We recently hosted our 2023 Employee Relations Roundtable in Nashville and it’s clear to me that the depth of discussion we shared is what ER professionals are craving. Not only did we hear vulnerable stories about new challenges, we also received new insights from some of the smartest people in the industry. Over the course of two days we dug into a lot of pressing topics. I’ve decided to curate a few of my favorite discussions in a blog series so that I can share my own key takeaways.
Up first is a topic near and dear to my heart – elevating the ER brand within an organization. While I’ve always been a super fan of ER, I know that our function isn’t full of natural marketing geniuses that innately know how to sell our value. We’re usually the behind the scenes helpful types, so ‘branding’ ourselves often feels uncomfortable – but it’s critical. Why? Because generally speaking, ER has a branding problem. According to our 2023 Workplace Harassment & Misconduct Insights, 42% of employees who experienced an incident of workplace harassment or misconduct DID NOT REPORT IT due to a general lack of trust and confidence in their employer’s culture and processes. That’s not okay.
When we say “branding ER,” we’re not talking about aspirational campaigns with flashy posters in the breakroom. We are talking about clearly stating ER’s purpose, removing the mystery around our processes and becoming experts in excellent communication. Branding ER is about making sure everyone in the organization clearly understands what we do.
In Nashville, some of the best advice I heard boiled down to the three basics:
First things first, your ER team must establish presence and build credibility. Something as simple as successfully training employees on how to confidently report issues directly to ER via different channels can be enough to establish your presence.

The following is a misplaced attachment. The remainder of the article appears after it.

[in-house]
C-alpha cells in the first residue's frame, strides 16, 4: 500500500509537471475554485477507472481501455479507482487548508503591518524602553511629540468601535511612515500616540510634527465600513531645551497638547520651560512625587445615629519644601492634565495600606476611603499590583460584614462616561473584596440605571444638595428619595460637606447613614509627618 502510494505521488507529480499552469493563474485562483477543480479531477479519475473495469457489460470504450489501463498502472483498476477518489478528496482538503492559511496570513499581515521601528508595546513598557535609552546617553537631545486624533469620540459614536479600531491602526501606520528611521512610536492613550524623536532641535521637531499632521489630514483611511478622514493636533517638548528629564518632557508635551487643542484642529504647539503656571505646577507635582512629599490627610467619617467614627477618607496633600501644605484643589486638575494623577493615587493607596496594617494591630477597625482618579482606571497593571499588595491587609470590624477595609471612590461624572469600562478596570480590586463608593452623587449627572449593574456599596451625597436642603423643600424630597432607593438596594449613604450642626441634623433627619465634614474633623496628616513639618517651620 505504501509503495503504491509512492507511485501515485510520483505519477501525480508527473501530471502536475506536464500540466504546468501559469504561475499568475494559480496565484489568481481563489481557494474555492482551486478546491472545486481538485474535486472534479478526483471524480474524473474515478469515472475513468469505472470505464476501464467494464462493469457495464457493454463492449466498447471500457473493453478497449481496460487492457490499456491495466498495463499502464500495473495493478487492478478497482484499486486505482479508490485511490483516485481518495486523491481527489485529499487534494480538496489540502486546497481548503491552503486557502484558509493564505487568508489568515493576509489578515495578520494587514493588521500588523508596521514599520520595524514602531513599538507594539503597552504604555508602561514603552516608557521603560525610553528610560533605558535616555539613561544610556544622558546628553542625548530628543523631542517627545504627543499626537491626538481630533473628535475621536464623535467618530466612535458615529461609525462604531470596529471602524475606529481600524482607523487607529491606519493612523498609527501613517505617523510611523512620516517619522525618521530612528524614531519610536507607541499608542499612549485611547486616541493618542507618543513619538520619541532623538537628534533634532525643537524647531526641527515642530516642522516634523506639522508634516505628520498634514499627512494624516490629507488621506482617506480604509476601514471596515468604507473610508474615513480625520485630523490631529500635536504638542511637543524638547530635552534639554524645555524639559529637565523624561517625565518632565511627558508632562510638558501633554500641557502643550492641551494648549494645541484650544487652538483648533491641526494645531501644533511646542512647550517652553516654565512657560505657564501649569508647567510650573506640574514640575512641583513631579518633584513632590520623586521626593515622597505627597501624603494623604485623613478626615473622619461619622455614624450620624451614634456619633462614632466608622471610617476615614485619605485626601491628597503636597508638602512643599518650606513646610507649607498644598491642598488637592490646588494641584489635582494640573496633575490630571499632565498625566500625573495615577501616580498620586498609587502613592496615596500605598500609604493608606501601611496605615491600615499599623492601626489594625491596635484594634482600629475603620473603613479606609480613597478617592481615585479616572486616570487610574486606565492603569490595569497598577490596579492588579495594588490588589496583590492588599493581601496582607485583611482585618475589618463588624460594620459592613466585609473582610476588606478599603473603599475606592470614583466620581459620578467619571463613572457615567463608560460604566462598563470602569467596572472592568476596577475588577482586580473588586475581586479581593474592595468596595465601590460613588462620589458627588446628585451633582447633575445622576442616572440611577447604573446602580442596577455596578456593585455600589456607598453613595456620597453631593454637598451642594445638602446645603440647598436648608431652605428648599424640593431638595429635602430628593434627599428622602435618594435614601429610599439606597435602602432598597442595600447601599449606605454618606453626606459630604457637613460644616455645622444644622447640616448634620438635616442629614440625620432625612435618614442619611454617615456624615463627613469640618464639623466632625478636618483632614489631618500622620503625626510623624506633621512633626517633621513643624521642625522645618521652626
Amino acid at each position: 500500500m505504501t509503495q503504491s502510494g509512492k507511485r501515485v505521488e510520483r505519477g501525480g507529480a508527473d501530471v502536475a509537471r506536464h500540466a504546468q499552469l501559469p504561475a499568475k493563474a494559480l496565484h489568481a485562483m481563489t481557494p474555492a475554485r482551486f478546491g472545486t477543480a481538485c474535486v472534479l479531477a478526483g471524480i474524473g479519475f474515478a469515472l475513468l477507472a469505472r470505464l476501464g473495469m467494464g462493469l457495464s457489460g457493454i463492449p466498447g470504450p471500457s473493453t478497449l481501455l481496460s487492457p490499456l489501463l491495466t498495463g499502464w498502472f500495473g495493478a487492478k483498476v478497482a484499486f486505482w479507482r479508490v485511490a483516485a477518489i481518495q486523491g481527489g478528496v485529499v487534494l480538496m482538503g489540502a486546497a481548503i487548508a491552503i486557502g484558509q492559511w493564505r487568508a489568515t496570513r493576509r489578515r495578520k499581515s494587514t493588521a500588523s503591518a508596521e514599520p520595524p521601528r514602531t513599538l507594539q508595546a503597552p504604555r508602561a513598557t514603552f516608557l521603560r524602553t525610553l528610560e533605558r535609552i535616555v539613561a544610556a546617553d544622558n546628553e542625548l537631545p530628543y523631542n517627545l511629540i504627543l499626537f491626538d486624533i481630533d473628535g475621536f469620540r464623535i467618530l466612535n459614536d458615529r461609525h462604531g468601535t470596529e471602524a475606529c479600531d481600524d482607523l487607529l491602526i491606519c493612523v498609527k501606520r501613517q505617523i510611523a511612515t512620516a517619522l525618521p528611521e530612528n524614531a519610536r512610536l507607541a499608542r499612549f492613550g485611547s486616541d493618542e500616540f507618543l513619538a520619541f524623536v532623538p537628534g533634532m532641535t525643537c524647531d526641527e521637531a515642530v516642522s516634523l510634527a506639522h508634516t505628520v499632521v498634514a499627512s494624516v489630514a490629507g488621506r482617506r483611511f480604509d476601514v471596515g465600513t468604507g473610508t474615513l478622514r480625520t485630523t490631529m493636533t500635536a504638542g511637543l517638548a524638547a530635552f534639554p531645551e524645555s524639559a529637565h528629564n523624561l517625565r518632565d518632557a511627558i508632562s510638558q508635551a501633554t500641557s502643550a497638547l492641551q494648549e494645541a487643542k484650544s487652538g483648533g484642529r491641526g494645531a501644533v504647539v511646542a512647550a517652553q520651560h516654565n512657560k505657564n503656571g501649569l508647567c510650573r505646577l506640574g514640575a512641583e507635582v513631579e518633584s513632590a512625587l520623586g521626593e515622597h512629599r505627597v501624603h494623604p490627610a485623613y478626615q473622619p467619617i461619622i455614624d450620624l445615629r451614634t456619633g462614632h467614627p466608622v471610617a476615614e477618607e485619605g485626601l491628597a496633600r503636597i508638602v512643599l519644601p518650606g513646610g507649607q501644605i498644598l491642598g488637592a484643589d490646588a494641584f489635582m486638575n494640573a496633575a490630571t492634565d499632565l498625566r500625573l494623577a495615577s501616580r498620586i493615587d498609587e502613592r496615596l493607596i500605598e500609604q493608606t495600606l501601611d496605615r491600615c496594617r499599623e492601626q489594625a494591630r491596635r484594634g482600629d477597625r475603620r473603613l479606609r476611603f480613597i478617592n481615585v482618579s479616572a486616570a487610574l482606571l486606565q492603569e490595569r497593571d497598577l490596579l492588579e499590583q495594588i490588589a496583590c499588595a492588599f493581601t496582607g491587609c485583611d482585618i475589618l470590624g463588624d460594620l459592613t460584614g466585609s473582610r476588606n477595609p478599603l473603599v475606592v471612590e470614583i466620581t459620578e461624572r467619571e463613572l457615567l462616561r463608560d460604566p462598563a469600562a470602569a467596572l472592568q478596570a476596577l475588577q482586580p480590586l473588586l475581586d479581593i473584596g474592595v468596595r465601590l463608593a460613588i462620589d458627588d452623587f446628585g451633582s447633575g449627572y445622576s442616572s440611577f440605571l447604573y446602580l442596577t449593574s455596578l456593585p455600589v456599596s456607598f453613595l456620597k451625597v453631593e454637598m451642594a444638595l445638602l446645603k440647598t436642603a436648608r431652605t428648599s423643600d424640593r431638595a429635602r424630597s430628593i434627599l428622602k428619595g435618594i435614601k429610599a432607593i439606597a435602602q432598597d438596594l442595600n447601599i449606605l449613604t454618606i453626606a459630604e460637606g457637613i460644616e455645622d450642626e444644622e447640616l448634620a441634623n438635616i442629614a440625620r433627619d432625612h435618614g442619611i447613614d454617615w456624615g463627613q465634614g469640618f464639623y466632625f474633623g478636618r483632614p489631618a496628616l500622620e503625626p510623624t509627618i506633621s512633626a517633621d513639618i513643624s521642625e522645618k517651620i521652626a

Building credibility, on the other hand, takes more effort. Credibility comes from trust, and trust isn’t given, it’s earned. You know that one person on a team that everyone just trusts to ‘get it done’, no matter what the task is? That level of trust doesn’t just happen, it’s earned over time through a series of reliable outcomes. The advice I heard was to work at being known for reliable outcomes, for example, be known for closing cases within a reasonable timeframe. Be known for empathy. Be known for fair and equitable outcomes. This brings me to my next point and something we discussed at length in our session – elevate your brand by measuring and reporting success.
I heard it over and over, if you can measure ER success, you can prove ER value. The only way to measure ER success is to first clearly define what it looks like for your organization. For many of the professionals in the room, their definition of success reflects a strong commitment to reducing harassment and driving accountability and it includes metrics around the processes they have in place to manage workplace issues.
What are your metrics? Is it grievance resolution time? Shorter resolution times are a great way to demonstrate an efficient, responsive process. Is it employee NPS? Once you know how to define your success, make it a priority to understand what metrics you need to track and exactly how and how often you plan to report them.
Finally, a powerful way to elevate your brand is protecting it with a tightly defined scope. Keep your brand reputation tied to the things you are responsible for – not the things that are beyond your control. To do this, you must make sure your business partners understand your team’s responsibilities, boundaries and handoff points to the rest of HR. For example, while HRBP’s are involved in broader performance management processes such as goal setting, performance reviews, and organizational development plans, ER is there to address specific ongoing performance and more serious workplace issues. Make that difference clear.
Remember, creating your scope starts with a defined mission and vision within your internal team and then extends to clear communications to other business partners through resources such as RACI’s, training, playbooks and frequent meetings.
If you’d like a recap of the biggest takeaways from our Nashville Roundtable sessions, you can download that summary here.
As always I believe the empowER community we’ve built at HR Acuity is a priceless resource for professionals who want to elevate both their personal career and the ER function as a whole. If you aren’t already a member of our community, we’d love to have you.